Bear Island Cover

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Bear Island

The War at Sugar Point

Gerald Vizenor Vizenor

Drawing on the traditional ways of Anishinaabe storytelling, acclaimed poet Gerald Vizenor illuminates the 1898 battle at Sugar Point in Minnesota in this epic poem. Fought between the Pillagers of the Leech Lake Reservation (one of the original five clans of the Anishinaabe tribe) and U.S. soldiers, the battle marked a turning point in relations between the government and Native Americans. Although out-numbered by more than three to one, the Pillager fighters won convincingly.

Weaving together strands of myth, memory, legend, and history, Bear Island lyrically conveys a historical event that has been forgotten not only by the majority culture but also by some Anishinaabe people—bringing back to light a key moment in Minnesota’s history with clarity of vision and emotional resonance.

Gerald Vizenor is professor of American studies at the University of New Mexico. He is a member of the Minnesota Chippewa Tribe, White Earth Reservation. His previous books include The People Named the Chippewa and Griever, for which he won an American Book Award.

Jace Weaver is professor and director of the Institute of Native American Studies at the University of Georgia.

The Bearer of This Letter Cover

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The Bearer of This Letter

Language Ideologies, Literacy Practices, and the F

Mindy J. Morgan

The Bearer of This Letter illuminates the enduring effects of colonialism by examining the decades-long tension between written words and spoken words in a reservation community. Drawing on archival sources and her own extensive work in the community, Mindy J. Morgan investigates how historical understandings of literacy practices challenge current Indigenous language revitalization efforts on the Fort Belknap Reservation in Montana.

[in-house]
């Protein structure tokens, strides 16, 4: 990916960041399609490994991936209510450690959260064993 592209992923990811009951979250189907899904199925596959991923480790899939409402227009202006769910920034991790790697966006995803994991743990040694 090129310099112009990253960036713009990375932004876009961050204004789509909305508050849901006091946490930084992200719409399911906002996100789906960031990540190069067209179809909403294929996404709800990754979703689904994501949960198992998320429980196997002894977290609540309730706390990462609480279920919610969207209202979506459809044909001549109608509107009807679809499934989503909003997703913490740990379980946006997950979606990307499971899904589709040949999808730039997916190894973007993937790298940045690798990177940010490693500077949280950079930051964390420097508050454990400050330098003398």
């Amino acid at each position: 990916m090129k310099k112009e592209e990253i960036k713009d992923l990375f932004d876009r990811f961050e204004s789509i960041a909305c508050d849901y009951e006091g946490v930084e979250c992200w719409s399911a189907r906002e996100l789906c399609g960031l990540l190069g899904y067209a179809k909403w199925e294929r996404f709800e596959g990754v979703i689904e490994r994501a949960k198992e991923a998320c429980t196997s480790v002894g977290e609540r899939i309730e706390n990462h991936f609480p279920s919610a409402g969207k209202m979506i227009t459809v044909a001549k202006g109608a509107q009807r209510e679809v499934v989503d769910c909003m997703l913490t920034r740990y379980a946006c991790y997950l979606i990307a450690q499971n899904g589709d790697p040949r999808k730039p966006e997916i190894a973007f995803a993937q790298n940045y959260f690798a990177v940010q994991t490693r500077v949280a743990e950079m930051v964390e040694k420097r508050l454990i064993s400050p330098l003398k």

Created in 1887, Fort Belknap is home to the Gros Ventre and Assiniboine peoples. The history of these two peoples over the past century is a common one among Indigenous groups, with religious and federal authorities aggressively promoting the use of English at the expense of the local Indigenous languages. Morgan suggests that such efforts at the assimilation of Indigenous peoples had a far-reaching and not fully appreciated consequence. Through a close reading of federal, local, and missionary records at Fort Belknap, Morgan demonstrates how the government used documents as a means of restructuring political and social life as well as regulating access to resources during the late nineteenth and early twentieth centuries. As a result, the residents of Fort Belknap began to use written English as a means of negotiating with the government and when arguing for structural change during the early reservation period while maintaining distinct arenas for Indigenous language use. These linguistic practices have significantly shaped the community’s perceptions of the utility of writing and continue to play a central role in contemporary language programs that increasingly rely on standardized orthographies for Indigenous language programs.

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Becoming Two-Spirit

Gay Identity and Social Acceptance in Indian Country

Brian Joseph Gilley

The Two-Spirit man occupies a singular place in Native American culture, balancing the male and the female spirit even as he tries to blend gay and Native identity. The accompanying ambiguities of gender and culture come into vivid relief in the powerful and poignant Becoming Two-Spirit, the first book to take an in-depth look at contemporary American Indian gender diversity. Drawing on a wealth of observations from interviews, oral histories, and meetings and ceremonies, Brian Joseph Gilley provides an intimate view of how Two-Spirit men in Colorado and Oklahoma struggle to redefine themselves and their communities.

The Two-Spirit men who appear in Gilley’s book speak frankly of homophobia within their communities, a persistent prejudice that is largely misunderstood or misrepresented by outsiders. Gilley gives detailed accounts of the ways in which these men modify gay and Native identity as a means of dealing with their alienation from tribal communities and families. With these compromises, he suggests, they construct an identity that challenges their alienation while at the same time situating themselves within contemporary notions of American Indian identity. He also shows how their creativity is reflected in the communities they build with one another, the development of their own social practices, and a national network of individuals linked in their search for self and social acceptance.